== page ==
Gear Talk > EOS Bodies - For Stills

Convince me to shoot in RAW

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The only person that will convince you to shoot RAW is YOU. As a "professional", you should realize the pros and cons of RAW and JPG files.  If you determine you really don't need to devote time to process RAW images, then use JPG.  It's your are the only one who knows what you are trying to achieve in your shots!
In my opinion, a true professional photographer wouldn't be asking this question.
5DMkIII, T3i with L-glass up the ying-yang!

Good advice on LR data management is readily available (Scott Kelby, adobe tutorials, etc) as well as the brief outline above.

One word of caution - pick a strategy and stay with it. 

For example, you COULD use a separate catalog for every shoot, and keep each shoot / catalog / files together on an inexpensive and separate HDD.

Or you could use only 1 catalog and organize each shoot into collections as noted above. Eventually your catalog will become large and require more computing power, but this allows searching to be limited to only 1 catalog.

The real question is how long do you want / need to keep your archives.  Getting rid of the non-keepers is the easy part, but staying organized is better done in 'real-time'.

Learn to consistently use keywords or a rating system as you go through your shots!  This will make it easier to later find YOUR favorites (to post here, enter contests, compare techniques, settings, etc).

As to RAW file management, it is critical to use LR file management and not move the files outside of LR or else you will have hard time using LR fully to its' capability.  Once you post-process the RAW, EXPORT the JPG to use as both a backup and for commercial / personal use.  The RAW will always remain within the LR catalog you are working in. 

If completely satisfied, after exporting the JPG, you COULD delete the RAW files to clear space, but then you lose the ability to make future changes. It all depends on how much you anticipate returning to the project files.

Another time-saver - during import, apply basic camera/LR presets and render 1:1 preivews - and go to sleep/eat, etc.  Come back and then pick/choose/rate as noted above.  You won't have to wait to see each picture. Takes more time initially, but helps speed up the rating process.  Also, if you can, learn to use 2 monitors during your selection/rating.  On the second monitor, use GRID view and you can see what shots are coming next, use your eyes to move back and forth and you are not stuck trying to pick out keepers based on the thumbnails.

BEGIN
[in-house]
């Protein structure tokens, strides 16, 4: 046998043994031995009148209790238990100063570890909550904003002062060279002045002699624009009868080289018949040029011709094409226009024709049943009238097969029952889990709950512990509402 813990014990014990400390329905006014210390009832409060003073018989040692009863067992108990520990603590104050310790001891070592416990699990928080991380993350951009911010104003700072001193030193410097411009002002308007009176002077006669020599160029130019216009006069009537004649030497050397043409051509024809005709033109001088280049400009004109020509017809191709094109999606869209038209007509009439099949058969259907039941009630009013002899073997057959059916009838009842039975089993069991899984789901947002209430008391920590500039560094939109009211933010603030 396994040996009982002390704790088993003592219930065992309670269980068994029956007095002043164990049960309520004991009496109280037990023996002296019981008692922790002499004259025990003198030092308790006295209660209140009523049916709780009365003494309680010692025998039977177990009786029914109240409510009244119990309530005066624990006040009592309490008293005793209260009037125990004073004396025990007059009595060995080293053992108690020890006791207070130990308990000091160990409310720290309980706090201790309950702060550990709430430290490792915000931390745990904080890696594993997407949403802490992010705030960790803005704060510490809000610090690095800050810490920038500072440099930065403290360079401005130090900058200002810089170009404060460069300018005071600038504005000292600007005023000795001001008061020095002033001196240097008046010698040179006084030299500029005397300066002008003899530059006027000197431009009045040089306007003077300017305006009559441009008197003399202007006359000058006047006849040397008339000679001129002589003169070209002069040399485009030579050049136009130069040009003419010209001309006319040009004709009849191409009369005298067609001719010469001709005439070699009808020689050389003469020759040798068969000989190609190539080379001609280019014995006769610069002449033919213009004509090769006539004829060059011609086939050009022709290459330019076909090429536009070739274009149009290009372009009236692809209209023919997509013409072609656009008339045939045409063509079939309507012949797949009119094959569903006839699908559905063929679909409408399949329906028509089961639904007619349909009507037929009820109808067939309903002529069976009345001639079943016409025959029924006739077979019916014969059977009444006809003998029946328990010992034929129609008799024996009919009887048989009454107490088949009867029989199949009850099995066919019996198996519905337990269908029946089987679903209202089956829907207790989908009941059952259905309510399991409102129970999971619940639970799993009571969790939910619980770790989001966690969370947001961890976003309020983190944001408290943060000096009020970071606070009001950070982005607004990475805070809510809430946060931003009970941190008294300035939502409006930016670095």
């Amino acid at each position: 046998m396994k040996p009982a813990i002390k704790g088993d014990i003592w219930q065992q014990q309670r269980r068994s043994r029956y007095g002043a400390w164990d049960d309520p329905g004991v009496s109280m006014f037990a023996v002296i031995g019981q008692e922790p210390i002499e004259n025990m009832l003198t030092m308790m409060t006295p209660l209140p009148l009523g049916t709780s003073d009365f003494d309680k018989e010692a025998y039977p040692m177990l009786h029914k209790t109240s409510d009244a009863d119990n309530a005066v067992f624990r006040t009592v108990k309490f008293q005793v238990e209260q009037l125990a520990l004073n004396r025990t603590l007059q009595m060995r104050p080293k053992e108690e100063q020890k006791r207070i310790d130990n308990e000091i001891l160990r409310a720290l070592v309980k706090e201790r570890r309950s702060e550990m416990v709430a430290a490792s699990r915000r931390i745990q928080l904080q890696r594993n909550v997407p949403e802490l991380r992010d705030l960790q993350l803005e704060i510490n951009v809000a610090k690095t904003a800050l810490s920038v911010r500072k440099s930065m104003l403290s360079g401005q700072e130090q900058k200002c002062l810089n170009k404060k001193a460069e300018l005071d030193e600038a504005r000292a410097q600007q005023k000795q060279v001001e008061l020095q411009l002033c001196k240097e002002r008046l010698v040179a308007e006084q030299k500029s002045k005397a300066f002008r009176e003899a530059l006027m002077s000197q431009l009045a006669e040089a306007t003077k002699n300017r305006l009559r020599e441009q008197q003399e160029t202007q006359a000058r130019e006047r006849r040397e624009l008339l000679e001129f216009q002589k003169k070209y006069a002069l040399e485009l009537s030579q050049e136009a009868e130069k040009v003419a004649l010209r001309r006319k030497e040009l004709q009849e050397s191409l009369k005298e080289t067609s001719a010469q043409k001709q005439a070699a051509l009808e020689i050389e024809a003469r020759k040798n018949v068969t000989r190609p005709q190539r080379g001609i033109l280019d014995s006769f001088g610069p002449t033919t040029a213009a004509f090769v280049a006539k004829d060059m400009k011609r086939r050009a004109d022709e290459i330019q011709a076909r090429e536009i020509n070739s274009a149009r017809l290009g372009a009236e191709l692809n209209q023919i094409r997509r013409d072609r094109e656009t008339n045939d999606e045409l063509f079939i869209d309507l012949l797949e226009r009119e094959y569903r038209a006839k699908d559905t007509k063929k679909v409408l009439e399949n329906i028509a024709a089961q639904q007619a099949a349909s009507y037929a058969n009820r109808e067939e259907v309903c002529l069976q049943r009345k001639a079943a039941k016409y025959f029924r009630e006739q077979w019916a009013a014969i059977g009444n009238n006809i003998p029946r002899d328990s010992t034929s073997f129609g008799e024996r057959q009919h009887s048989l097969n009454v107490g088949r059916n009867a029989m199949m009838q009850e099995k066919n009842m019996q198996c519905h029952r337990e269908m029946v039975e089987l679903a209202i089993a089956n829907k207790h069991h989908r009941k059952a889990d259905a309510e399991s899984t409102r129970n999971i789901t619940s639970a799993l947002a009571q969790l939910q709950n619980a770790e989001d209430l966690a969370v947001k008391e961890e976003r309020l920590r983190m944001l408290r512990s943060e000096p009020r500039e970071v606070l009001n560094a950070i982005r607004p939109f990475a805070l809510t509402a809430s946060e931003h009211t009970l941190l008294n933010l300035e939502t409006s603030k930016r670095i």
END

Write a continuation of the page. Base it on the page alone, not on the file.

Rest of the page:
Good luck...

My 2 cents:

Out of 100 pictures I took, I usually end up around 10-15. Those 10-15 will get PP through lightroom and save as JPEG + RAW.

My backup will always be RAW. I have 2 of 5T external HD. I usually wait for them to be on sale at Frys Electronic. Sometime you can get them for couple hundred dollars for 5T HD.


--- Quote from: SwissBear on November 09, 2012, 08:43:33 AM ---For Lightroom: after the import (actually after the first 10-20 images have loaded), i check in the "previous import" every pic and use pick [ p ] and reject [ x ] while having a first look at the pictures. everything that is obviously bad gets trashed.
then i select via attributes (top middle in the catalogue window) either all rejected pic or, depending on the projet, all that are not picked and the rejected. Then its easy: selet all, delete (also from disk).
--- End quote ---

FYI, once you've flagged the non-keepers via x (or shift+x - flags and then moves to the next pic) you can then hit ctrl+backspace to delete the rejected photos - saves a bit of time.

If you nail exposure and WB every time (when it counts) and do not need to edit your jpegs forget about RAW. If you need to edit, you are much better off shooting RAW... My 2c...


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